A gene regulatory network (GRN) represents a collection of genes, connected via regulatory interactions. Reverse engineering GRNs is a challenging problem in systems biology. Various models have been proposed for modeling GRNs. However, many of these models lack the capability to explain the molecular mechanisms underlying the biological process. Michaelis-Menten kinetics can be used to model the biomolecular mechanisms and is a widely used non-linear approach to represent biochemical systems. However, the model in its current form is not suitable for reverse engineering biological systems. In this paper, based on Michaelis-Menten kinetics, we develop a new model to reverse engineer GRNs. The parameter estimation is formulated as an optimization problem which is solved by adapting trigonometric differential evolution (TDE), a variant of differential evolution (DE). The model is applied for reconstructing both in silico and in vivo networks. The results are promising and as the model is fully biologically relevant, it provides a new perspective for accurate GRN inference.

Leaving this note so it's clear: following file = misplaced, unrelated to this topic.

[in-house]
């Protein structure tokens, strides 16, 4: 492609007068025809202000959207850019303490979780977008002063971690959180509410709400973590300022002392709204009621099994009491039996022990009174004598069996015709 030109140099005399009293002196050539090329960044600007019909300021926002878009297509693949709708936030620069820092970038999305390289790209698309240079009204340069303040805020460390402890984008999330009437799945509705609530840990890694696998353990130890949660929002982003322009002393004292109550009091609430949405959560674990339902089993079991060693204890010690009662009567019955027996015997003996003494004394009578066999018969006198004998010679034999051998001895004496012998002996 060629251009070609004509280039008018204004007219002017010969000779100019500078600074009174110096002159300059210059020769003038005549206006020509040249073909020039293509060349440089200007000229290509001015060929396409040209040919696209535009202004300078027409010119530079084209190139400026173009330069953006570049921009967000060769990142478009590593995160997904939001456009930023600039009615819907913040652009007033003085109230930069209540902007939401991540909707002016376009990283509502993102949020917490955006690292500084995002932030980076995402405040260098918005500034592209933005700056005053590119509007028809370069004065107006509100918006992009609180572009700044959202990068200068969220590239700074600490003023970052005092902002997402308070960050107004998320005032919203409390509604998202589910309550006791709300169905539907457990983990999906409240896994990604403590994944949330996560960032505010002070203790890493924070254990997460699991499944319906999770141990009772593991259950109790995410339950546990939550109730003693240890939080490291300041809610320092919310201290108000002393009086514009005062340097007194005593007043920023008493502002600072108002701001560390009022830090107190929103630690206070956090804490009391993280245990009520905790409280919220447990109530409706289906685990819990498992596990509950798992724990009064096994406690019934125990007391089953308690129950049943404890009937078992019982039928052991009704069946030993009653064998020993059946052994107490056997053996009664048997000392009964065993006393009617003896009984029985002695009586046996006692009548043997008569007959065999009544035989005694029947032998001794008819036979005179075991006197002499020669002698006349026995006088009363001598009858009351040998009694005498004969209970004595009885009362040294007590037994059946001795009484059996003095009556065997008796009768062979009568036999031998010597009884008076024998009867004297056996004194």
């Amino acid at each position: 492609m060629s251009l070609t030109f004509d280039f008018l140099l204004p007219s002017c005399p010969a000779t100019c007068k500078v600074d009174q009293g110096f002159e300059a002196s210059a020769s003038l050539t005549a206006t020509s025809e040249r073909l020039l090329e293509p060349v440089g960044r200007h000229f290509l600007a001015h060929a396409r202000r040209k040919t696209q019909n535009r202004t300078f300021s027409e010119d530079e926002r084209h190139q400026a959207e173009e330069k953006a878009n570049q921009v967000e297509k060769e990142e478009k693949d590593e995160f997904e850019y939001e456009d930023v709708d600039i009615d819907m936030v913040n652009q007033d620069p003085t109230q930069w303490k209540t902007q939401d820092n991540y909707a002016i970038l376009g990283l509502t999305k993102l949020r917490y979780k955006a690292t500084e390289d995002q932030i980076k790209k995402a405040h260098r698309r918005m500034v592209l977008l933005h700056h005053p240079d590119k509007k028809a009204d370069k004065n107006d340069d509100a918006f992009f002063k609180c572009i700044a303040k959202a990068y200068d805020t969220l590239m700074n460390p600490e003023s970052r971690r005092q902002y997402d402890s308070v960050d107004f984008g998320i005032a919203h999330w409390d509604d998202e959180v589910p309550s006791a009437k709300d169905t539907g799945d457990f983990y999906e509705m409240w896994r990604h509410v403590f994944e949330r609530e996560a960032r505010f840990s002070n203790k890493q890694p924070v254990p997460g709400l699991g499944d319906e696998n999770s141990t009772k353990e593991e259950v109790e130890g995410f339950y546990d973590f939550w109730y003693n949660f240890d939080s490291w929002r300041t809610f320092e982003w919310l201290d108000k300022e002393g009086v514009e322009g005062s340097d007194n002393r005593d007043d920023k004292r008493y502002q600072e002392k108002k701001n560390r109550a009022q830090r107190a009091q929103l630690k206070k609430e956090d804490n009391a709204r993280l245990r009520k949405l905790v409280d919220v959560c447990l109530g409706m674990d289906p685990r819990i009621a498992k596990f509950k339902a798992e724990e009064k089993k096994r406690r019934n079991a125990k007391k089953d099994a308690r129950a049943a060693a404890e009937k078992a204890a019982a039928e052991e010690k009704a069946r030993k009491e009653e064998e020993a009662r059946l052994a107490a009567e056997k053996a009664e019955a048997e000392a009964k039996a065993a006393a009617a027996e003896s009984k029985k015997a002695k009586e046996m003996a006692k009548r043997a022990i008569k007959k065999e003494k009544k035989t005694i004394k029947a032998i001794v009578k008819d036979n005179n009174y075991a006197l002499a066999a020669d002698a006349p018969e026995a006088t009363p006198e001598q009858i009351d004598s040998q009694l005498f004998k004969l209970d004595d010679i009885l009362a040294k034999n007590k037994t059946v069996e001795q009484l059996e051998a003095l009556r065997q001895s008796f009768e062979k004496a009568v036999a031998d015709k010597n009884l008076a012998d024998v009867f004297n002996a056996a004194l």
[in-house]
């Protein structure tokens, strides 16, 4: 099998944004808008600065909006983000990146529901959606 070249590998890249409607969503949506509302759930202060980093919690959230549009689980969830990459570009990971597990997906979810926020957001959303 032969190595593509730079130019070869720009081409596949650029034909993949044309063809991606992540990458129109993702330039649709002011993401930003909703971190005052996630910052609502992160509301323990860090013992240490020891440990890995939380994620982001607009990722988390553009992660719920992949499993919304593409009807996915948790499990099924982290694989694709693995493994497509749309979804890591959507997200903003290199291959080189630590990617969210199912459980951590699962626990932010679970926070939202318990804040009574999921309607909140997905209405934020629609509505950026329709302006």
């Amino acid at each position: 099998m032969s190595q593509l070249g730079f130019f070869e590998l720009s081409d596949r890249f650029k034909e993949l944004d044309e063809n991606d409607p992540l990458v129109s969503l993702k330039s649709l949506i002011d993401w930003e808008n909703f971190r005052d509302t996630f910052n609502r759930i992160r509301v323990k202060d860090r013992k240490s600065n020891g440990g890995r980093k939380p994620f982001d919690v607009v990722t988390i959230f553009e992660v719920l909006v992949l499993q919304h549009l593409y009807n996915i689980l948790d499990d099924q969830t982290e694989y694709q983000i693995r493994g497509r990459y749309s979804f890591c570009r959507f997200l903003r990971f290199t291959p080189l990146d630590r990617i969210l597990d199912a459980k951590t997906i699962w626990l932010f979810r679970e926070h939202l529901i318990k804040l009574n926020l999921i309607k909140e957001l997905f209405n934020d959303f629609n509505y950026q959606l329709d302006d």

A gene regulatory network (GRN) represents a set of genes and its regulatory interactions. The inference of the regulatory interactions between genes is usually carried out using an appropriate mathematical model and the available gene expression profile. Among the various models proposed for GRN inference, our recently proposed Michaelis–Menten based ODE model provides a good trade-off between the computational complexity and biological relevance. This model, like other known GRN models, also uses an evolutionary algorithm for parameter estimation. Considering various issues associated with such population based stochastic optimization approaches (e.g. diversity, premature convergence due to local optima, accuracy, etc.), it becomes important to seed the initial population with good individuals which are closer to the optimal solution. In this paper, we exploit the inherent strength of principal component analysis (PCA) in a novel manner to initialize the population for GRN optimization. The benefit of the proposed method is validated by reconstructing in silico and in vivo networks of various sizes. For the same level of accuracy, the approach with PCA based initialization shows improved convergence speed.